The areas of application of EMDR today are wide-ranging. When we consider that this method was originally conceived in the 1980s to treat post-traumatic stress disorder, PTSD, by war veterans, it is pleasantly surprising to see how many other areas EMDR can help in just as significantly. This is especially true when stressful life events play a significant role in the development of the disorder.

The most important areas of application of EMDR are mentioned here:

•     Post-Traumatic Stress Disorder (PTSD)

•     strong grief after loss experiences

•     Effects of stressful life experiences, eg accident, death of a relative, separation, job loss, retirement, bullying

•     traumatic experiences and associated trauma disorders

•     physical, sexual or emotional trauma

•     Anxiety and Panic Disorders

•     Phobias, eg fear of exams, fear of flying, fear of heights, animal phobias, claustrophobia

•     sleep disorders

•     depressions

•     substance-related dependence (especially in connection with a post-traumatic disorder)

•     chronic pain conditions

•     allergies

•     psychosomatic complaints

•     coping with stress

•     burnout prevention

•     self esteem issues

•     performance blocks

•     unwanted behavior patterns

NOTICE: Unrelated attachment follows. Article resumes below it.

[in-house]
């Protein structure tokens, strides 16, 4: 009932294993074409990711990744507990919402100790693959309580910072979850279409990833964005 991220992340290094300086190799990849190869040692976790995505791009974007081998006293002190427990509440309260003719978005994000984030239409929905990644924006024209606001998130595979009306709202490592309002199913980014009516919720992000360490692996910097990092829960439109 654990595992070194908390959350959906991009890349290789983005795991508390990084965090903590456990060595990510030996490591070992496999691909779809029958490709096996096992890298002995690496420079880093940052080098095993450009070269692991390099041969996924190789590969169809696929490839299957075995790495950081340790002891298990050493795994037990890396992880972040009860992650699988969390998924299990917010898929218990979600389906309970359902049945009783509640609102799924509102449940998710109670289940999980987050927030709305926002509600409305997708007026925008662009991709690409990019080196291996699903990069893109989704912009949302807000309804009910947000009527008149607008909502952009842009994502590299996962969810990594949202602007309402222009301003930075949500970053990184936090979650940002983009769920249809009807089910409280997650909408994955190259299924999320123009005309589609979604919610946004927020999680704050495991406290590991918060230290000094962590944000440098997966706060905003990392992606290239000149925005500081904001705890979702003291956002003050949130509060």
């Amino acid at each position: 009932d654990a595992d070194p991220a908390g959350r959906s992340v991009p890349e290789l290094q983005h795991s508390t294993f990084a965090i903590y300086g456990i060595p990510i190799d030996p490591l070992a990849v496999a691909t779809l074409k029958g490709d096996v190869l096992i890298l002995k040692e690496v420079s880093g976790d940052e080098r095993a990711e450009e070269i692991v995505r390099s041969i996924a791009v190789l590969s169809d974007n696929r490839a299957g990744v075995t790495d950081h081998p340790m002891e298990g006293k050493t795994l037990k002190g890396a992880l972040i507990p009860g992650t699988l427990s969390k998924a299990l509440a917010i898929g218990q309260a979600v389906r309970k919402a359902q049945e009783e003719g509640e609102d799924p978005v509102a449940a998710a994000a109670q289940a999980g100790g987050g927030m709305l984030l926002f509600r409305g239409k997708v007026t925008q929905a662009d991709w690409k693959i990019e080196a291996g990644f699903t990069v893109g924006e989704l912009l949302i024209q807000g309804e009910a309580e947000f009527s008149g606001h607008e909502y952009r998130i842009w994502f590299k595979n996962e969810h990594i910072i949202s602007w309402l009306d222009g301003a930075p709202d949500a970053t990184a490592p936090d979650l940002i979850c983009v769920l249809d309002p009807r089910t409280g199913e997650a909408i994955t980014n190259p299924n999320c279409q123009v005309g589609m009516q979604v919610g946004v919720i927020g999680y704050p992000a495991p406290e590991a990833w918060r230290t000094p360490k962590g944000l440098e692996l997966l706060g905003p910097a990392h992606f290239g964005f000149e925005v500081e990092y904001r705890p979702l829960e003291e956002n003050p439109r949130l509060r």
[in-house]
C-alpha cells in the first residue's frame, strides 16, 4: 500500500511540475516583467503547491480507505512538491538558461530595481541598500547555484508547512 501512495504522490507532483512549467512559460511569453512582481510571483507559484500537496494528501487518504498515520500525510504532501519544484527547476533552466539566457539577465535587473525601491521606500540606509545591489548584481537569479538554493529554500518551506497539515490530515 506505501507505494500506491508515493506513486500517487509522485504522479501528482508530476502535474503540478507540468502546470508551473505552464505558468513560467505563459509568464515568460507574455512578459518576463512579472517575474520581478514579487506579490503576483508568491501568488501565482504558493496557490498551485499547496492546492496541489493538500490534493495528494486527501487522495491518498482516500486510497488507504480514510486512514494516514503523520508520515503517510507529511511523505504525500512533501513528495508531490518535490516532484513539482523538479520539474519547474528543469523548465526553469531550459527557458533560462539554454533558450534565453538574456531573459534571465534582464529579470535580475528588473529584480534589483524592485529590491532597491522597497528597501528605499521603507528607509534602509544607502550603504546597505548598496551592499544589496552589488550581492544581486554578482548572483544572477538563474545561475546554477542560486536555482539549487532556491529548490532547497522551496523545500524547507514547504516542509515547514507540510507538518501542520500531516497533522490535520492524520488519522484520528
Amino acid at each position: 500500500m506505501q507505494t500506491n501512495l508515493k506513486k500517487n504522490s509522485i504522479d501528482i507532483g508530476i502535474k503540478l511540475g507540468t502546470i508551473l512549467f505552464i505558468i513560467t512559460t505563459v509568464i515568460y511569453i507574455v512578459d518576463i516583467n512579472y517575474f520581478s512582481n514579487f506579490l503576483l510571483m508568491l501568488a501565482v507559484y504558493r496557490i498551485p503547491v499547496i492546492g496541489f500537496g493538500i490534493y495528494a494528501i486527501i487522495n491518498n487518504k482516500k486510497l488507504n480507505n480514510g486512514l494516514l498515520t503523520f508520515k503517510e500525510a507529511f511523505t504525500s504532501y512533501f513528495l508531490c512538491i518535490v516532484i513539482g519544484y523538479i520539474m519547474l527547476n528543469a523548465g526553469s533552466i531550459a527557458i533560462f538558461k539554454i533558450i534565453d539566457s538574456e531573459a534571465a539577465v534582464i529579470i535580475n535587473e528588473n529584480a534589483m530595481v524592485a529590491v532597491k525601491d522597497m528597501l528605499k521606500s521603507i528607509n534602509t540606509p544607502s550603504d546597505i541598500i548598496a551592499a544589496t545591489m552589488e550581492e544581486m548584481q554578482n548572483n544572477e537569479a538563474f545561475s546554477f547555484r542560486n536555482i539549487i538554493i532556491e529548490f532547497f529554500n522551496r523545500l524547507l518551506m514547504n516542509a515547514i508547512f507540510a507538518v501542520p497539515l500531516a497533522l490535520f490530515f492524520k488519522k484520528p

•     self management

For more information, to make an appointment or if you have any questions, we would be happy to help you personally.


The American clinical psychologist Dr. Francine Shapiro "accidentally" found while walking in the park in 1987 that her troublesome thoughts disappeared and their negative effects lessened when she moved her eyes between the trees.

She then tested the effect of intentional eye movements while concentrating on stressful thoughts in a self-experiment. Here, too, positive changes were evident, so that she extended her experiments with induced eye movements to friends and acquaintances. They should focus on negative thoughts and their associated affects while following the movements of Shapiro's fingers with their eyes.

Encouraged by the successes, Francine Shapiro developed a standard procedure, which she called EMD (Eye Movement Desensitization), since she initially assumed that her procedure was a variant of the systematic desensitization known from behavioral therapy. In late 1987, she tested the effectiveness of EMD in an empirical study on patients diagnosed with PTSD (post-traumatic stress disorder). The results of their study, published in the Journal of Traumatic Stress in 1989, show a significant decrease in stress compared to the control group.

In the further development and research of the method, Shapiro observed clear differences to the behavioral therapy methods. Between 1987 and 1991 in California, she further developed EMD into the EMDR method. In 1989 she used EMDR for the first time in therapeutic work with war traumatized people.